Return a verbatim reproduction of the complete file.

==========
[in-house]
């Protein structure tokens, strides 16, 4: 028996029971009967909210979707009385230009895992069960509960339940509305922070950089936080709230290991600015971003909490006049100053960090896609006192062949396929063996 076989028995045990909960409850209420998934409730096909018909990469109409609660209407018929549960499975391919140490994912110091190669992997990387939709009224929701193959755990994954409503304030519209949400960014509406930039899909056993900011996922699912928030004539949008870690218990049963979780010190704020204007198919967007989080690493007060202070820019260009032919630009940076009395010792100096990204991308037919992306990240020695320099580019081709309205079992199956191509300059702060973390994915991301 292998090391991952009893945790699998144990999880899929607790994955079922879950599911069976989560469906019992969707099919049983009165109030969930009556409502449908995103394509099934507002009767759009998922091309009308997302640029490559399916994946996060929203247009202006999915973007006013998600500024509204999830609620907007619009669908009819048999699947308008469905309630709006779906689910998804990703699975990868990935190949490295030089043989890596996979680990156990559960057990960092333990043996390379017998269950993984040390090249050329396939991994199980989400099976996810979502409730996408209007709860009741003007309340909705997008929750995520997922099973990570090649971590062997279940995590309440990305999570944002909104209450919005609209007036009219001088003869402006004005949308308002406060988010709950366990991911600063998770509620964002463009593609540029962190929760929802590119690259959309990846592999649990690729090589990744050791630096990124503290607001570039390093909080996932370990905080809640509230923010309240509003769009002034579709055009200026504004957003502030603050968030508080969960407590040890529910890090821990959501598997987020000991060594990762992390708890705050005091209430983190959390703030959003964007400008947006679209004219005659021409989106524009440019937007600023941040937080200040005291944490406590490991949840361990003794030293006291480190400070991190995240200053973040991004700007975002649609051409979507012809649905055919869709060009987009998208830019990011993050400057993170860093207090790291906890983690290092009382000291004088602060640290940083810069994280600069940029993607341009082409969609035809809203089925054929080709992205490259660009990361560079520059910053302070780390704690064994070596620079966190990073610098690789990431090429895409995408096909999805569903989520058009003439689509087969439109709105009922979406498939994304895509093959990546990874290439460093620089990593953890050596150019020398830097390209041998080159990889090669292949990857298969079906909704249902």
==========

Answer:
[in-house]
């Protein structure tokens, strides 16, 4: 028996029971009967909210979707009385230009895992069960509960339940509305922070950089936080709230290991600015971003909490006049100053960090896609006192062949396929063996 076989028995045990909960409850209420998934409730096909018909990469109409609660209407018929549960499975391919140490994912110091190669992997990387939709009224929701193959755990994954409503304030519209949400960014509406930039899909056993900011996922699912928030004539949008870690218990049963979780010190704020204007198919967007989080690493007060202070820019260009032919630009940076009395010792100096990204991308037919992306990240020695320099580019081709309205079992199956191509300059702060973390994915991301 292998090391991952009893945790699998144990999880899929607790994955079922879950599911069976989560469906019992969707099919049983009165109030969930009556409502449908995103394509099934507002009767759009998922091309009308997302640029490559399916994946996060929203247009202006999915973007006013998600500024509204999830609620907007619009669908009819048999699947308008469905309630709006779906689910998804990703699975990868990935190949490295030089043989890596996979680990156990559960057990960092333990043996390379017998269950993984040390090249050329396939991994199980989400099976996810979502409730996408209007709860009741003007309340909705997008929750995520997922099973990570090649971590062997279940995590309440990305999570944002909104209450919005609209007036009219001088003869402006004005949308308002406060988010709950366990991911600063998770509620964002463009593609540029962190929760929802590119690259959309990846592999649990690729090589990744050791630096990124503290607001570039390093909080996932370990905080809640509230923010309240509003769009002034579709055009200026504004957003502030603050968030508080969960407590040890529910890090821990959501598997987020000991060594990762992390708890705050005091209430983190959390703030959003964007400008947006679209004219005659021409989106524009440019937007600023941040937080200040005291944490406590490991949840361990003794030293006291480190400070991190995240200053973040991004700007975002649609051409979507012809649905055919869709060009987009998208830019990011993050400057993170860093207090790291906890983690290092009382000291004088602060640290940083810069994280600069940029993607341009082409969609035809809203089925054929080709992205490259660009990361560079520059910053302070780390704690064994070596620079966190990073610098690789990431090429895409995408096909999805569903989520058009003439689509087969439109709105009922979406498939994304895509093959990546990874290439460093620089990593953890050596150019020398830097390209041998080159990889090669292949990857298969079906909704249902």